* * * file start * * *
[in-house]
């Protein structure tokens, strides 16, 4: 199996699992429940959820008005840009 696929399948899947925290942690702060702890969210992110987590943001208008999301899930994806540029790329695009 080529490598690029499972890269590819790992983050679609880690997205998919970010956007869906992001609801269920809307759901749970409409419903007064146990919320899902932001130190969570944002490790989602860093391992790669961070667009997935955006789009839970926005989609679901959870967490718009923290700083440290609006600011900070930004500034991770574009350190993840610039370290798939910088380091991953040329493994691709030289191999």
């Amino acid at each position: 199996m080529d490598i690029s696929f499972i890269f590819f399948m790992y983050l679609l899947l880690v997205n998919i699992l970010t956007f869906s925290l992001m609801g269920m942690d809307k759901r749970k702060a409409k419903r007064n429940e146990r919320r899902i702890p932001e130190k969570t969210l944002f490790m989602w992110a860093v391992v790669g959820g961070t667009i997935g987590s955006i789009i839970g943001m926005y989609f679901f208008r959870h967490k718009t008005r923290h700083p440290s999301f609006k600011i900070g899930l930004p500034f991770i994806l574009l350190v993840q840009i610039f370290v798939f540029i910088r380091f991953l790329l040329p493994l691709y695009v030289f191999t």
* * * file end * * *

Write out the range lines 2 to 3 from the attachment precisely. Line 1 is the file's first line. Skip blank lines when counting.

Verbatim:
């Protein structure tokens, strides 16, 4: 199996699992429940959820008005840009 696929399948899947925290942690702060702890969210992110987590943001208008999301899930994806540029790329695009 080529490598690029499972890269590819790992983050679609880690997205998919970010956007869906992001609801269920809307759901749970409409419903007064146990919320899902932001130190969570944002490790989602860093391992790669961070667009997935955006789009839970926005989609679901959870967490718009923290700083440290609006600011900070930004500034991770574009350190993840610039370290798939910088380091991953040329493994691709030289191999």
């Amino acid at each position: 199996m080529d490598i690029s696929f499972i890269f590819f399948m790992y983050l679609l899947l880690v997205n998919i699992l970010t956007f869906s925290l992001m609801g269920m942690d809307k759901r749970k702060a409409k419903r007064n429940e146990r919320r899902i702890p932001e130190k969570t969210l944002f490790m989602w992110a860093v391992v790669g959820g961070t667009i997935g987590s955006i789009i839970g943001m926005y989609f679901f208008r959870h967490k718009t008005r923290h700083p440290s999301f609006k600011i900070g899930l930004p500034f991770i994806l574009l350190v993840q840009i610039f370290v798939f540029i910088r380091f991953l790329l040329p493994l691709y695009v030289f191999t």